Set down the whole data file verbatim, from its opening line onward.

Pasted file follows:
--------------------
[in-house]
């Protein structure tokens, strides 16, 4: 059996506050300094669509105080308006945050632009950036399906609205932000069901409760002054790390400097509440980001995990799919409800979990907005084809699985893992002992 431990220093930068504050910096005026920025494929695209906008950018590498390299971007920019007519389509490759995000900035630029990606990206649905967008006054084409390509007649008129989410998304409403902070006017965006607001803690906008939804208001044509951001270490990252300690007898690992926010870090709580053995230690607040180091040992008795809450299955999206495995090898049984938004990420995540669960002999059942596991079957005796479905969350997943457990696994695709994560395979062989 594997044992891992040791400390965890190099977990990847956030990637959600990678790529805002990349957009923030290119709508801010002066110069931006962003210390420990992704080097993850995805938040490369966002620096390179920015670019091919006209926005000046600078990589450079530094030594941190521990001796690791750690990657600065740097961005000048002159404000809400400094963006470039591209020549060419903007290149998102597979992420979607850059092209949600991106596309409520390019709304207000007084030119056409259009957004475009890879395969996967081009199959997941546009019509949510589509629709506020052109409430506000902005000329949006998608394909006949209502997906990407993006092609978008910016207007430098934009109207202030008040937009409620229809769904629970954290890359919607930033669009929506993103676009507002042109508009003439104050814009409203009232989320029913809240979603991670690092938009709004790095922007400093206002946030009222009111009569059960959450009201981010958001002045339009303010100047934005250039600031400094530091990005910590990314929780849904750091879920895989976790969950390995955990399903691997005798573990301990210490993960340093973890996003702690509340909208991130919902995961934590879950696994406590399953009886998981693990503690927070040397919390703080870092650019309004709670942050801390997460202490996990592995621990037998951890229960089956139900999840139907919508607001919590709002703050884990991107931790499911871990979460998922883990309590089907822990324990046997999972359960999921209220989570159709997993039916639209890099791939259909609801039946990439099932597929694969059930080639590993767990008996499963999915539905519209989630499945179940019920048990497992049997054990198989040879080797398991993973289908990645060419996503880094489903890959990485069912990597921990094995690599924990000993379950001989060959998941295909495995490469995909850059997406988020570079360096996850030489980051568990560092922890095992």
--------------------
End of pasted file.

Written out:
[in-house]
């Protein structure tokens, strides 16, 4: 059996506050300094669509105080308006945050632009950036399906609205932000069901409760002054790390400097509440980001995990799919409800979990907005084809699985893992002992 431990220093930068504050910096005026920025494929695209906008950018590498390299971007920019007519389509490759995000900035630029990606990206649905967008006054084409390509007649008129989410998304409403902070006017965006607001803690906008939804208001044509951001270490990252300690007898690992926010870090709580053995230690607040180091040992008795809450299955999206495995090898049984938004990420995540669960002999059942596991079957005796479905969350997943457990696994695709994560395979062989 594997044992891992040791400390965890190099977990990847956030990637959600990678790529805002990349957009923030290119709508801010002066110069931006962003210390420990992704080097993850995805938040490369966002620096390179920015670019091919006209926005000046600078990589450079530094030594941190521990001796690791750690990657600065740097961005000048002159404000809400400094963006470039591209020549060419903007290149998102597979992420979607850059092209949600991106596309409520390019709304207000007084030119056409259009957004475009890879395969996967081009199959997941546009019509949510589509629709506020052109409430506000902005000329949006998608394909006949209502997906990407993006092609978008910016207007430098934009109207202030008040937009409620229809769904629970954290890359919607930033669009929506993103676009507002042109508009003439104050814009409203009232989320029913809240979603991670690092938009709004790095922007400093206002946030009222009111009569059960959450009201981010958001002045339009303010100047934005250039600031400094530091990005910590990314929780849904750091879920895989976790969950390995955990399903691997005798573990301990210490993960340093973890996003702690509340909208991130919902995961934590879950696994406590399953009886998981693990503690927070040397919390703080870092650019309004709670942050801390997460202490996990592995621990037998951890229960089956139900999840139907919508607001919590709002703050884990991107931790499911871990979460998922883990309590089907822990324990046997999972359960999921209220989570159709997993039916639209890099791939259909609801039946990439099932597929694969059930080639590993767990008996499963999915539905519209989630499945179940019920048990497992049997054990198989040879080797398991993973289908990645060419996503880094489903890959990485069912990597921990094995690599924990000993379950001989060959998941295909495995490469995909850059997406988020570079360096996850030489980051568990560092922890095992």